Examining her bandolier, she removed the tubes of black and white paint. “I must be crazy,” she muttered to herself, as she located her palette and began mixing up some grey paint. Silvia loaded her paintbrush as the howling once again rang out. “Well, it would be nice to have a weapon against whatever is out there,” she informed Argo, speaking to him as if he could actually understand her. Looking around for a canvas, she found an inviting sheet of blank paper on a nearby desk.
The first stroke was a simple, thick, straight grey line that was pointed at one end. On the other end she added a darker grey hilt, replete with a cross guard, sweeping side loop, slender grip, and pommel. As a final touch, she painted a fleur-de-lis onto the base of the blade and added her initials onto the pommel. She stared skeptically at the painted weapon, unsure what to do next.
While contemplating her next move, the sword began to shimmer, almost like a hologram. Her hand hesitantly reached for the painted sword. Instead of her fingers smudging into wet paint, they felt cold steel. “Oh no way,” she squealed delightedly. She wrapped her hand around the painted hilt and began lifting it from the paper, the weight of the sword increasing as it materialized in her hand. She admired the weapon for a moment, a cross between a rapier and a broadsword, temporarily forgetting all that was going on.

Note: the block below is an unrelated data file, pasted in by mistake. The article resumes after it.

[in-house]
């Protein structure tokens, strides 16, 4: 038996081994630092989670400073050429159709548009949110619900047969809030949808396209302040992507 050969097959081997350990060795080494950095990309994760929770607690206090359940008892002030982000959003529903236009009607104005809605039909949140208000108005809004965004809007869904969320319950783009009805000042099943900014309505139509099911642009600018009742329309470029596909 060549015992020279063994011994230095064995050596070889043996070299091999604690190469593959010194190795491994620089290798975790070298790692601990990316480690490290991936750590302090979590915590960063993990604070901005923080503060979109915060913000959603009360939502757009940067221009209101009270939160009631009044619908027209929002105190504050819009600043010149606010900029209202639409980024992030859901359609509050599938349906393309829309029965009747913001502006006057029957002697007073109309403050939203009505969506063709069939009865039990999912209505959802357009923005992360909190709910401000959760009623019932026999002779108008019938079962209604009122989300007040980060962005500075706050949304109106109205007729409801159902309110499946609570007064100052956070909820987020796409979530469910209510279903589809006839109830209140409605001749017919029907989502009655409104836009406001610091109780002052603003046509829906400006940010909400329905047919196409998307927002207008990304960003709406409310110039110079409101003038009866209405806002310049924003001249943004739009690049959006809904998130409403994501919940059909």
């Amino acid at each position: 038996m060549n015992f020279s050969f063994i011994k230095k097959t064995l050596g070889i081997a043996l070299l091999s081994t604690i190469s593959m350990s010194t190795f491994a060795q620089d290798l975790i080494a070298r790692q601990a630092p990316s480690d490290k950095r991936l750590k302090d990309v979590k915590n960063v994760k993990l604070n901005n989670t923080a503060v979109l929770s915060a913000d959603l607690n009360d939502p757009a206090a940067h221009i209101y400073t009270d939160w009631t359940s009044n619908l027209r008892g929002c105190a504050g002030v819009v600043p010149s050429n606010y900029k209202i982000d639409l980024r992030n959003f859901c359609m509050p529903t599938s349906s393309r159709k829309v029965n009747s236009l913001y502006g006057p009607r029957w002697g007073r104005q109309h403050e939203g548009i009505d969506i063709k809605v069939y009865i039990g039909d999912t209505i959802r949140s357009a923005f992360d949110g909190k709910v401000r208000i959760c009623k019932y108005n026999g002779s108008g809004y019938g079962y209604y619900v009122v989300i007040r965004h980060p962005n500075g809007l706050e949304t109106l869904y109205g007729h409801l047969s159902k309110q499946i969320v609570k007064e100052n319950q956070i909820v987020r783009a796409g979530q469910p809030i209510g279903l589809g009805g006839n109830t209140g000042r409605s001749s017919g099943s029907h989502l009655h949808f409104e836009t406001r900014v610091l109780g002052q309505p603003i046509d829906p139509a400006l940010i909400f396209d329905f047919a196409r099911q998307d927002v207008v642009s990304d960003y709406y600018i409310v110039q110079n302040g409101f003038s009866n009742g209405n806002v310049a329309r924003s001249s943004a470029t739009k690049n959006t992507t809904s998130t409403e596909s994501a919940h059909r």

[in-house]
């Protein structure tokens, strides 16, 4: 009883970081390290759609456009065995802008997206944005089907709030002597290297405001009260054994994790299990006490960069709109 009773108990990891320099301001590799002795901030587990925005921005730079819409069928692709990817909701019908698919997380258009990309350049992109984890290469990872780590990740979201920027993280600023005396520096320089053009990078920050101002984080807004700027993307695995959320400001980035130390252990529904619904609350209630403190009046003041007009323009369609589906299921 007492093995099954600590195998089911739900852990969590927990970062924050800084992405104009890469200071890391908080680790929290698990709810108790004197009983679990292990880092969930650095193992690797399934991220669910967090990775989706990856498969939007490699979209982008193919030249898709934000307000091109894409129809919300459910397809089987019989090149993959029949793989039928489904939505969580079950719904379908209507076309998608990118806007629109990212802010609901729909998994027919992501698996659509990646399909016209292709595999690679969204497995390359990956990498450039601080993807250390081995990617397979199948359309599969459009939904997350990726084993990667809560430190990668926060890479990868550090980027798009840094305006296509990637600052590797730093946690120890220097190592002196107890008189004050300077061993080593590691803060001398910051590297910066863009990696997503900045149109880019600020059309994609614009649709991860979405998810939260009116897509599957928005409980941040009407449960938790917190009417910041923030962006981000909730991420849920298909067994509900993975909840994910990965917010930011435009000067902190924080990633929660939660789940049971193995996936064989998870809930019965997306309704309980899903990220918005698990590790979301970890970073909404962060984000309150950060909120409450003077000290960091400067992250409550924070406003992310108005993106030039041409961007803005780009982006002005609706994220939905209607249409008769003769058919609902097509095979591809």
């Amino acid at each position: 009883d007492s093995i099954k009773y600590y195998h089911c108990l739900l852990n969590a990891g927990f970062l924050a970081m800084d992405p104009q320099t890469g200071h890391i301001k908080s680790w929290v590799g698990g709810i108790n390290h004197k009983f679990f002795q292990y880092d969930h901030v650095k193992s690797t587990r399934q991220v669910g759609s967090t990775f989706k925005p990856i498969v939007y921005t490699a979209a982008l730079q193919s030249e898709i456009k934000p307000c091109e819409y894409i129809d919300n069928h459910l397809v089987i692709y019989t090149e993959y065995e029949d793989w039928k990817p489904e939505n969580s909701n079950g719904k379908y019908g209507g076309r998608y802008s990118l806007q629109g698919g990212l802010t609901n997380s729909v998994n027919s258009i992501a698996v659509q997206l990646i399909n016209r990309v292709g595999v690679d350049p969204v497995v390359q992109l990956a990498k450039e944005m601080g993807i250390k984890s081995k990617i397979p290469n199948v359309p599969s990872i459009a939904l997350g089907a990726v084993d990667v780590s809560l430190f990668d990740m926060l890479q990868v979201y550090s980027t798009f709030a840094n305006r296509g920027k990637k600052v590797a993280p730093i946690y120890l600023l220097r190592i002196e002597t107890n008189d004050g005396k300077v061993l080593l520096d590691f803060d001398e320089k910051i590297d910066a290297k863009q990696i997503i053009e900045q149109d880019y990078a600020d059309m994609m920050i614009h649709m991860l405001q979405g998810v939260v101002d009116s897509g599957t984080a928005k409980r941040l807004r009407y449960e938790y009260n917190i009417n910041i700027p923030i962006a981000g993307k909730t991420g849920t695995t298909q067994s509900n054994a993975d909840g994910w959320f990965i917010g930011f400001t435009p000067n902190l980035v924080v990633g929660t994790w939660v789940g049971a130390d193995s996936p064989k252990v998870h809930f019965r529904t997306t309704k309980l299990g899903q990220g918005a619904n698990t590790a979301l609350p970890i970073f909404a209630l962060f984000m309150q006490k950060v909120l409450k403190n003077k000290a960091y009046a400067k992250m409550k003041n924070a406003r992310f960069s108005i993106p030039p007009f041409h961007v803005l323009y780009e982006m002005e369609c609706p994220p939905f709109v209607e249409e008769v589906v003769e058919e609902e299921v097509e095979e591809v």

Now holding the sword, the canvas was once again blank. Silvia set about rolling it up so that she could take it with her. Underneath the canvas she discovered a sealed enveloped, inscribed with her name. She immediately recognized the flowing script from having received many prior letters from that sender. Quickly reexamining Argo’s collar, she realized that the same hand had written his name. The lettering unmistakably belonged to her long-dead Grammy Zita. She settled near Argo in front of the fireplace and carefully opened the envelope.
Silvia read the letter multiple times, straining her mind to comprehend all that her grandmother revealed. If what she wrote were true, defeating the monster in this painting would only be the beginning of a long and arduous journey. As the howling outside continued to roar, she pet Argo’s head and calmed her racing thoughts. Rereading the letter once again, she now focused on the most important part: Grammy Zita was still alive. “Argo, we have to find and rescue Grammy Z,” Silvia declared. Argo barked in agreement. The wheels in her head turned as she formulated a plan. She then stood up and donned the fencing glove that she’d found earlier in her utility bag. Gripping her sword tightly, Silvia threw open the front door and bravely headed out into the starry night.
End of Chapter 2